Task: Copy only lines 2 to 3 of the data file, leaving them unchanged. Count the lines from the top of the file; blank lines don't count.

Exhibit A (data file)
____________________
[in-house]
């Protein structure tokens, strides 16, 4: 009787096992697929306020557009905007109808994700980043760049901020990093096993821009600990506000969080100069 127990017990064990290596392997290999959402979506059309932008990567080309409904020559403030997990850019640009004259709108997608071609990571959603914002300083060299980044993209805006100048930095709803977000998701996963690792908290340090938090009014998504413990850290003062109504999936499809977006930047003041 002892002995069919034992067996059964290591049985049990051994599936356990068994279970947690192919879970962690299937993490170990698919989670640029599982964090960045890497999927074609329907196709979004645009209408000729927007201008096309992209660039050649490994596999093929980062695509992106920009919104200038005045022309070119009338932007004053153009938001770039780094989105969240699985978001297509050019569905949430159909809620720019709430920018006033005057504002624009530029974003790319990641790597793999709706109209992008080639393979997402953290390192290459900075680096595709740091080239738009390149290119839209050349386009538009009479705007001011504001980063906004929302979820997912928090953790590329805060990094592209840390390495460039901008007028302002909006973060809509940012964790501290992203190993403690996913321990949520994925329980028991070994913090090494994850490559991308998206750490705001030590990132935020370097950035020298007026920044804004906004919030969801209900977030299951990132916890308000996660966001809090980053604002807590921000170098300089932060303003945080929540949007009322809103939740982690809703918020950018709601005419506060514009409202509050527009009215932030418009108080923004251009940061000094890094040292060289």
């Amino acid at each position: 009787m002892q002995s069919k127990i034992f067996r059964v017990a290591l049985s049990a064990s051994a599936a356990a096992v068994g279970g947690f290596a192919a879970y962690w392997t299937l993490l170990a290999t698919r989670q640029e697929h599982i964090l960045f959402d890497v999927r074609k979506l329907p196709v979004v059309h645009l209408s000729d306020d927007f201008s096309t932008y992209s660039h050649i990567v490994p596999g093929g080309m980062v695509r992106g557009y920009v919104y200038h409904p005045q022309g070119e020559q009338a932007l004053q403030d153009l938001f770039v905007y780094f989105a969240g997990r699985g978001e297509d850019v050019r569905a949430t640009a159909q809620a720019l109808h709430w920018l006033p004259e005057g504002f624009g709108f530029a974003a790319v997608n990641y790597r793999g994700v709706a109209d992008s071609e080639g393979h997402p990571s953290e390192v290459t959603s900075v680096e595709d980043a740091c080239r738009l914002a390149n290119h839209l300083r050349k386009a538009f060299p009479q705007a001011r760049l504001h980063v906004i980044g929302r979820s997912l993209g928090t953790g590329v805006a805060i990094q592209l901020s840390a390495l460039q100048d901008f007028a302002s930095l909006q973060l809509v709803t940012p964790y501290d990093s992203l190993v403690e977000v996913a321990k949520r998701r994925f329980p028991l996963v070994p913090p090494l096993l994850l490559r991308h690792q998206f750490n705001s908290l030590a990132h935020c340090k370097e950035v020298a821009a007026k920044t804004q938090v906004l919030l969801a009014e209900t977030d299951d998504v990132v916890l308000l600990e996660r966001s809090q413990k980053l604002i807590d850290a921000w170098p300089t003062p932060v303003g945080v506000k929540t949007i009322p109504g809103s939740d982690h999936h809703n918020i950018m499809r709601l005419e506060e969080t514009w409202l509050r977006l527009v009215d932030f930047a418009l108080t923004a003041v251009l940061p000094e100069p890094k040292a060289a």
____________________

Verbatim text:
């Protein structure tokens, strides 16, 4: 009787096992697929306020557009905007109808994700980043760049901020990093096993821009600990506000969080100069 127990017990064990290596392997290999959402979506059309932008990567080309409904020559403030997990850019640009004259709108997608071609990571959603914002300083060299980044993209805006100048930095709803977000998701996963690792908290340090938090009014998504413990850290003062109504999936499809977006930047003041 002892002995069919034992067996059964290591049985049990051994599936356990068994279970947690192919879970962690299937993490170990698919989670640029599982964090960045890497999927074609329907196709979004645009209408000729927007201008096309992209660039050649490994596999093929980062695509992106920009919104200038005045022309070119009338932007004053153009938001770039780094989105969240699985978001297509050019569905949430159909809620720019709430920018006033005057504002624009530029974003790319990641790597793999709706109209992008080639393979997402953290390192290459900075680096595709740091080239738009390149290119839209050349386009538009009479705007001011504001980063906004929302979820997912928090953790590329805060990094592209840390390495460039901008007028302002909006973060809509940012964790501290992203190993403690996913321990949520994925329980028991070994913090090494994850490559991308998206750490705001030590990132935020370097950035020298007026920044804004906004919030969801209900977030299951990132916890308000996660966001809090980053604002807590921000170098300089932060303003945080929540949007009322809103939740982690809703918020950018709601005419506060514009409202509050527009009215932030418009108080923004251009940061000094890094040292060289």
């Amino acid at each position: 009787m002892q002995s069919k127990i034992f067996r059964v017990a290591l049985s049990a064990s051994a599936a356990a096992v068994g279970g947690f290596a192919a879970y962690w392997t299937l993490l170990a290999t698919r989670q640029e697929h599982i964090l960045f959402d890497v999927r074609k979506l329907p196709v979004v059309h645009l209408s000729d306020d927007f201008s096309t932008y992209s660039h050649i990567v490994p596999g093929g080309m980062v695509r992106g557009y920009v919104y200038h409904p005045q022309g070119e020559q009338a932007l004053q403030d153009l938001f770039v905007y780094f989105a969240g997990r699985g978001e297509d850019v050019r569905a949430t640009a159909q809620a720019l109808h709430w920018l006033p004259e005057g504002f624009g709108f530029a974003a790319v997608n990641y790597r793999g994700v709706a109209d992008s071609e080639g393979h997402p990571s953290e390192v290459t959603s900075v680096e595709d980043a740091c080239r738009l914002a390149n290119h839209l300083r050349k386009a538009f060299p009479q705007a001011r760049l504001h980063v906004i980044g929302r979820s997912l993209g928090t953790g590329v805006a805060i990094q592209l901020s840390a390495l460039q100048d901008f007028a302002s930095l909006q973060l809509v709803t940012p964790y501290d990093s992203l190993v403690e977000v996913a321990k949520r998701r994925f329980p028991l996963v070994p913090p090494l096993l994850l490559r991308h690792q998206f750490n705001s908290l030590a990132h935020c340090k370097e950035v020298a821009a007026k920044t804004q938090v906004l919030l969801a009014e209900t977030d299951d998504v990132v916890l308000l600990e996660r966001s809090q413990k980053l604002i807590d850290a921000w170098p300089t003062p932060v303003g945080v506000k929540t949007i009322p109504g809103s939740d982690h999936h809703n918020i950018m499809r709601l005419e506060e969080t514009w409202l509050r977006l527009v009215d932030f930047a418009l108080t923004a003041v251009l940061p000094e100069p890094k040292a060289a």